The SEC softball Death Star is almost here, and it's ready to dominate



OKLAHOMA CITY — In 1982, Dot Richardson powered UCLA to college softball’s first national championship. Those Bruins launched the Pac-10’s domination of the sport. UCLA or Arizona won every national title from 1988 to 1997 until another West Coast power, Fresno State, finally snapped the streak. Cal, Arizona State and Washington later added national championships to the Pac-10’s trophy case.

“There was a dominance in the Pac-10 that ignited the growth of softball,” said Richardson, a shortstop for the Bruins named NCAA Player of the Decade for the 1980s. “It was the example for other conferences to compete against.”

This Women’s College World Series officially ended that era and ushered in another — the arrival of the SEC Death Star, primed to lord over softball and the WCWS for years to come.

“The [Pac] 12 started softball, really,” said Oklahoma’s Patty Gasso, who has coached the Sooners to seven national titles this millennium. “It was always UCLA and Arizona. They’re the stepping stones that led to other teams. … The idea of them dissipating the Pac-12 is really hard for me to fathom because of the history of softball. … I don’t know, I’m sentimental over that.”

Due to football-driven conference realignment, the Pac-12 played its final softball game Monday, as Texas eliminated Stanford.

Texas, the No. 1 overall seed, will face Oklahoma for the national championship beginning Wednesday (8 p.m. ET, ESPN/ESPN+) in a best-of-three series. The second-seeded Sooners will be going for an unprecedented fourth consecutive national championship.

Next season, Oklahoma and Texas will play in the SEC, which, for the fourth time since 2017, had all 13 programs that compete in softball qualify for the NCAA postseason. SEC programs also had eight of the top 16 seeds, not including the Sooners and Longhorns.

The latest round of conference realignment destroyed the Pac-12 and positioned the SEC to reign supreme over softball, potentially unlike any conference over a single sport.

“It’s gut-wrenching, to be honest,” said Arizona interim athletic director Mike Candrea, who won eight national titles and 1,674 games with the Wildcats to become the sport’s winningest coach. “We’re living in a world now that’s completely different.”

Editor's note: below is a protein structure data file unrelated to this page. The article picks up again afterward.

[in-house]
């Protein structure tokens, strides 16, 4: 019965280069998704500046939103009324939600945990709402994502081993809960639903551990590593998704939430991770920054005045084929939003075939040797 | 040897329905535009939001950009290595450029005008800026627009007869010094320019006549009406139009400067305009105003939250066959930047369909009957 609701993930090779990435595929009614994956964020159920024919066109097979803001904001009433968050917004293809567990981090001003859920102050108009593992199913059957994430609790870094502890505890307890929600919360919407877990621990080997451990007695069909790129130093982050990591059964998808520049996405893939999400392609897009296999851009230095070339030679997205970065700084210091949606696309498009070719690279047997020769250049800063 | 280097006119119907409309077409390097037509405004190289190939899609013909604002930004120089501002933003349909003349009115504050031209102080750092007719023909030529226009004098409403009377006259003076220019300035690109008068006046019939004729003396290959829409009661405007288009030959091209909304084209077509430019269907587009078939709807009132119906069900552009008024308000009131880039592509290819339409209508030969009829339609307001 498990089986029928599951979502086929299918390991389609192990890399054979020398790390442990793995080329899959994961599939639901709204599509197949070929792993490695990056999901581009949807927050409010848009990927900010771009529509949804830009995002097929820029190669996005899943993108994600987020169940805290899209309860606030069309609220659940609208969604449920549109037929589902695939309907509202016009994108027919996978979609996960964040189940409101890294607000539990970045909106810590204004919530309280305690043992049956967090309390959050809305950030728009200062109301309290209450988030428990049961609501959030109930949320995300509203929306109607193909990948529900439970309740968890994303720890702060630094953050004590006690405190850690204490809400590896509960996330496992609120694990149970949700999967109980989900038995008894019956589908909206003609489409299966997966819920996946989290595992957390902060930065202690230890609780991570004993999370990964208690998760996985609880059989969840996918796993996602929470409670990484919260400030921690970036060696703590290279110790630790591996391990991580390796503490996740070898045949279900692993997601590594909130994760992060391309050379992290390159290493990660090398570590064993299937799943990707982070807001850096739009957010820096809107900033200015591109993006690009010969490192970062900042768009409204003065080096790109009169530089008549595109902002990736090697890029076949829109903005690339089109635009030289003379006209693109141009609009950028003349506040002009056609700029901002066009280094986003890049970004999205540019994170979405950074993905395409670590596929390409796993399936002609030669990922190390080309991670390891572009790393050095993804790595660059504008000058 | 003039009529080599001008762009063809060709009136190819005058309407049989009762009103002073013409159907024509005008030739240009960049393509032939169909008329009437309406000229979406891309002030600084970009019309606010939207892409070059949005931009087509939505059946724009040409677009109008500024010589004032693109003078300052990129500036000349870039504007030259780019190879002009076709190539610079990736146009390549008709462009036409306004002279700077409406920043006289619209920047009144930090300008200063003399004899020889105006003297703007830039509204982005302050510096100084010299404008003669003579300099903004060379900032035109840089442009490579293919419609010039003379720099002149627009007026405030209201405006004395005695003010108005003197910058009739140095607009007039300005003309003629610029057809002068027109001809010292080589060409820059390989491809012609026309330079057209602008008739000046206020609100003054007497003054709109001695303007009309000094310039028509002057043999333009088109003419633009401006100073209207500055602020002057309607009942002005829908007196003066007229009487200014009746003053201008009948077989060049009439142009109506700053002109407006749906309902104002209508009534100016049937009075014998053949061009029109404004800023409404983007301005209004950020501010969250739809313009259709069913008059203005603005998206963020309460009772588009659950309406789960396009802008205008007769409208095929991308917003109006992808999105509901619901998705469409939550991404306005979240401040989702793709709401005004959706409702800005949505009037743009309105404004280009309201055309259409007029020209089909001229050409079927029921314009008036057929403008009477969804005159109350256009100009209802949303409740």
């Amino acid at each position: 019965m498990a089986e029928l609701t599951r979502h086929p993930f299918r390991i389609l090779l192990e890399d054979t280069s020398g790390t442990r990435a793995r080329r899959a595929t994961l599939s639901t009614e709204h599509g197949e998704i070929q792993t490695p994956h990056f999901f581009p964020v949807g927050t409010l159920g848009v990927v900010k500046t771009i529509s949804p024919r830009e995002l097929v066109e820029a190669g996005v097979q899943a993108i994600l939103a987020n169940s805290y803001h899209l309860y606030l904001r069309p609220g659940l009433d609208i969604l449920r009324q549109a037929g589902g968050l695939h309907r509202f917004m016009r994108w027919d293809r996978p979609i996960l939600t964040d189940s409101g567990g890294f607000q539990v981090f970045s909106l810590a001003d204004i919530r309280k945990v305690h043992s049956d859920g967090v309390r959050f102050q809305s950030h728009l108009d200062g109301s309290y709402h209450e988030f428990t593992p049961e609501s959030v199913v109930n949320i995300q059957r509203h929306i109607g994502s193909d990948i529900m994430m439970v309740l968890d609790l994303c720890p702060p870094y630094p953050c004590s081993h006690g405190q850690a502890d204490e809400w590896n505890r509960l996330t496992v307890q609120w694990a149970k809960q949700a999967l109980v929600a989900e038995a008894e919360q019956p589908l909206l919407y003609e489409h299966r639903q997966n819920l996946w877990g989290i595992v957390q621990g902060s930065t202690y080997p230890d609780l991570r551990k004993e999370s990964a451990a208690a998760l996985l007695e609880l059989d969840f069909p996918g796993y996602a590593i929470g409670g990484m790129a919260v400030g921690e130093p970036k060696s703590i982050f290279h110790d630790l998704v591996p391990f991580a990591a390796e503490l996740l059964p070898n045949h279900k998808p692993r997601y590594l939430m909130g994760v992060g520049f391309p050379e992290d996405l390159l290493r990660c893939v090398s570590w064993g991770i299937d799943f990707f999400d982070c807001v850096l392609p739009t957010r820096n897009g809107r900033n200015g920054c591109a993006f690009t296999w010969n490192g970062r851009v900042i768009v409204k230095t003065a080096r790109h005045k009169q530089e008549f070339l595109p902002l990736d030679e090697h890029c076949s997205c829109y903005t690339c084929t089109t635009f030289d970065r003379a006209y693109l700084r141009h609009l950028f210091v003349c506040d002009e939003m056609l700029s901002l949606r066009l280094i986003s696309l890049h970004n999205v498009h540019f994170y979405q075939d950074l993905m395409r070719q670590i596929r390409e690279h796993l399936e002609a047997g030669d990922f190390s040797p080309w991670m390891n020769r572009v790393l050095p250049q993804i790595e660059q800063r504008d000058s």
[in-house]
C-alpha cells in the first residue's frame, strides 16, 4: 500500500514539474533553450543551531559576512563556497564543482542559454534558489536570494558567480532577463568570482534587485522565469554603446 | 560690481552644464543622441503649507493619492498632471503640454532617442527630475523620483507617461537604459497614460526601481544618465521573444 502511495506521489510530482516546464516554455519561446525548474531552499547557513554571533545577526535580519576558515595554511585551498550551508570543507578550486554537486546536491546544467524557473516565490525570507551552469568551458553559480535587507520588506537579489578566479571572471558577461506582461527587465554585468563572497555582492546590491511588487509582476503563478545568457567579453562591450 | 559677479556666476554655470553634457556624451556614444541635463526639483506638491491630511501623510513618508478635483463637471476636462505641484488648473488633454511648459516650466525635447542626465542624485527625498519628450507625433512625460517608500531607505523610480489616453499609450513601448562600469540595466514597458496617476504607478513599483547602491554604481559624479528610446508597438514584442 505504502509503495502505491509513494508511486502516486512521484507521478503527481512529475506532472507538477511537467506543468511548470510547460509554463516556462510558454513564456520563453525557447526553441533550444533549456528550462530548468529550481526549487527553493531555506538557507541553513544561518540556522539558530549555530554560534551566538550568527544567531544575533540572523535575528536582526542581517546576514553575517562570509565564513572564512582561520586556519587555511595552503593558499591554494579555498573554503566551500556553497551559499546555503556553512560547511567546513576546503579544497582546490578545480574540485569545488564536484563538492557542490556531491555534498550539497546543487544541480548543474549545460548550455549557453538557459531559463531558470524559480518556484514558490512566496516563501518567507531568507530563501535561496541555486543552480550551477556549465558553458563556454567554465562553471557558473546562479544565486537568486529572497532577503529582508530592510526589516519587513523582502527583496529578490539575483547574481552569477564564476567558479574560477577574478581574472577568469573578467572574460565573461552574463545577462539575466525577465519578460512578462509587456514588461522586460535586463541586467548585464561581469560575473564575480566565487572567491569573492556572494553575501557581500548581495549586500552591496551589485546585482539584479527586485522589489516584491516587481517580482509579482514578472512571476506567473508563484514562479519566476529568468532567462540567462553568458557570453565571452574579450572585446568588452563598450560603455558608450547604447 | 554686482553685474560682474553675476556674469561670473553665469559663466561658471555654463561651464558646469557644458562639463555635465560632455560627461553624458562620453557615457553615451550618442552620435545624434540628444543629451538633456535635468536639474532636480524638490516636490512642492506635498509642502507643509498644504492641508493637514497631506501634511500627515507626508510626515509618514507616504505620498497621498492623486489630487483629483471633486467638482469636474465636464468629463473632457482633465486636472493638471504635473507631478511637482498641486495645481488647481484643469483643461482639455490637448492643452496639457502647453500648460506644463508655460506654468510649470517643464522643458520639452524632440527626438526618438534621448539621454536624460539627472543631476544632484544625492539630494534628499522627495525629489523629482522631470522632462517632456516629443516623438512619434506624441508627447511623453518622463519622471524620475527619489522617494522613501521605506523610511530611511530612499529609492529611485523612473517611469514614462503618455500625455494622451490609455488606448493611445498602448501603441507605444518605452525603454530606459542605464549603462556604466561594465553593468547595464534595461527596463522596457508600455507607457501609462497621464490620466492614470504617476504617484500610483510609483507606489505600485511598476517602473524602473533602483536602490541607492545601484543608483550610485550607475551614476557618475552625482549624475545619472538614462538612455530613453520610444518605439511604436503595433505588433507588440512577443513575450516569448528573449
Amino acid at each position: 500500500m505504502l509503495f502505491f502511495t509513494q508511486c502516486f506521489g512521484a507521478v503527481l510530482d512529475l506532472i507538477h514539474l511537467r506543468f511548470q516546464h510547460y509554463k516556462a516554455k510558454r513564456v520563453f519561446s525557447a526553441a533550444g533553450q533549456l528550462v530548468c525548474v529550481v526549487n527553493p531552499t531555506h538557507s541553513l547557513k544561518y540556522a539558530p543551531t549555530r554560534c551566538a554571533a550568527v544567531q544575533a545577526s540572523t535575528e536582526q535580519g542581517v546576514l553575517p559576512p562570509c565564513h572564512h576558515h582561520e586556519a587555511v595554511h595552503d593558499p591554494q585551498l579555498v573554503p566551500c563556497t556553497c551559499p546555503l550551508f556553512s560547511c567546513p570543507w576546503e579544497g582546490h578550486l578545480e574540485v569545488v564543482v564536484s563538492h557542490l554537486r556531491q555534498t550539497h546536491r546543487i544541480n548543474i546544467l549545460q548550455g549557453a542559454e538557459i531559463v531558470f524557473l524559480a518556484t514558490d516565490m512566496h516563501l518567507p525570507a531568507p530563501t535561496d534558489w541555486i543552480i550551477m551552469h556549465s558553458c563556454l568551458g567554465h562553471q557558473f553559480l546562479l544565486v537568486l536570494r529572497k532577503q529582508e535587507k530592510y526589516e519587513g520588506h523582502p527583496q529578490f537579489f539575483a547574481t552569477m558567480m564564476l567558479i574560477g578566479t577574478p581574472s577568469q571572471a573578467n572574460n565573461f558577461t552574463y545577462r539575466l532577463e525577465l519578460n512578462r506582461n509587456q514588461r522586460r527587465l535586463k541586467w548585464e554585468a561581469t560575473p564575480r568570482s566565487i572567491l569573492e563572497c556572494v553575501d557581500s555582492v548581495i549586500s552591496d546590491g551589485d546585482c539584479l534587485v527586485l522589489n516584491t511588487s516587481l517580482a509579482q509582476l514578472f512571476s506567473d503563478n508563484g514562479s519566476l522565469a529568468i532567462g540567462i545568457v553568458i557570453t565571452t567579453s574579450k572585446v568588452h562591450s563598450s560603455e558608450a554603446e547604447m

Both Richardson and Candrea saw the change coming long before Texas and Oklahoma bolted the Big 12 for the SEC. Over the years, blue-chip recruits have gradually migrated from California to ascending programs like Oklahoma. The Sooners have eight players from California on their roster, including All-American senior shortstop Tiare Jennings (San Pedro, California), who is third in NCAA history with 97 career home runs.

Off its three straight national titles, Oklahoma also unveiled Love’s Field this spring. The $48-million stadium seats 4,200 and boasts a 10,000-square-foot indoor training center. Many of the other premier softball facilities now reside in the SEC.

UCLA, meanwhile, despite its 12 national championships, plays in a stadium that hasn’t been renovated since 2005 and seats only 1,300.

“A Pac-12 coaching staff told me it’s not as easy anymore, because [recruits] look at facilities, and what do I get? You look at NIL, and what do I get?” said Richardson, now the head coach at Liberty, who added that the SEC began to seriously invest in softball after Michigan became the first program east of the Mississippi River to win the national title in 2005. “You started to see the SEC starting to raise its development and facilities. So a lot of California and Arizona and West Coast athletes started to come east. And they came east because of the commitment to the sport of softball, by facilities as well as staff salaries, coaching staffs and commitment that was being made.”

Recruiting for the former Pac-12 schools won’t get any easier. UCLA, Oregon and Washington will have to sell players on playing in the Big Ten cold, with road trips collectively totaling thousands of miles. Pac-12 players, like Paige Sinicki, the first Gold Glove Award winner in Oregon history, have already balked at this predicament.